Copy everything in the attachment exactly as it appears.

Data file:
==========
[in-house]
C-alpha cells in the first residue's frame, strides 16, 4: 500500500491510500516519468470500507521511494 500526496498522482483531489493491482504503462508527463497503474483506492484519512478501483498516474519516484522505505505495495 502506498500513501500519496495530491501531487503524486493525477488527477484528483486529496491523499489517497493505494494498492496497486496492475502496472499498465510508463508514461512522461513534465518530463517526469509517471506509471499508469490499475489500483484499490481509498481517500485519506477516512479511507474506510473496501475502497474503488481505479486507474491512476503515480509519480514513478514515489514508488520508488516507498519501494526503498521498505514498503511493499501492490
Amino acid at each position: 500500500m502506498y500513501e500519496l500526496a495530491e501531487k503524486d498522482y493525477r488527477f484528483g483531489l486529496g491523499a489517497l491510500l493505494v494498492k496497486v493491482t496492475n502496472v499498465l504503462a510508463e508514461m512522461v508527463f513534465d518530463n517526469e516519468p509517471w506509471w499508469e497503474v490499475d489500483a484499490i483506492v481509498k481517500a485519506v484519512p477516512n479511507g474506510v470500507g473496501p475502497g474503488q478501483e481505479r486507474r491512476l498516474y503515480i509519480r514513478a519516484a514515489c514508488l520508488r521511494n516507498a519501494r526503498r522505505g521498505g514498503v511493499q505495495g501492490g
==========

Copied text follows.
[in-house]
C-alpha cells in the first residue's frame, strides 16, 4: 500500500491510500516519468470500507521511494 500526496498522482483531489493491482504503462508527463497503474483506492484519512478501483498516474519516484522505505505495495 502506498500513501500519496495530491501531487503524486493525477488527477484528483486529496491523499489517497493505494494498492496497486496492475502496472499498465510508463508514461512522461513534465518530463517526469509517471506509471499508469490499475489500483484499490481509498481517500485519506477516512479511507474506510473496501475502497474503488481505479486507474491512476503515480509519480514513478514515489514508488520508488516507498519501494526503498521498505514498503511493499501492490
Amino acid at each position: 500500500m502506498y500513501e500519496l500526496a495530491e501531487k503524486d498522482y493525477r488527477f484528483g483531489l486529496g491523499a489517497l491510500l493505494v494498492k496497486v493491482t496492475n502496472v499498465l504503462a510508463e508514461m512522461v508527463f513534465d518530463n517526469e516519468p509517471w506509471w499508469e497503474v490499475d489500483a484499490i483506492v481509498k481517500a485519506v484519512p477516512n479511507g474506510v470500507g473496501p475502497g474503488q478501483e481505479r486507474r491512476l498516474y503515480i509519480r514513478a519516484a514515489c514508488l520508488r521511494n516507498a519501494r526503498r522505505g521498505g514498503v511493499q505495495g501492490g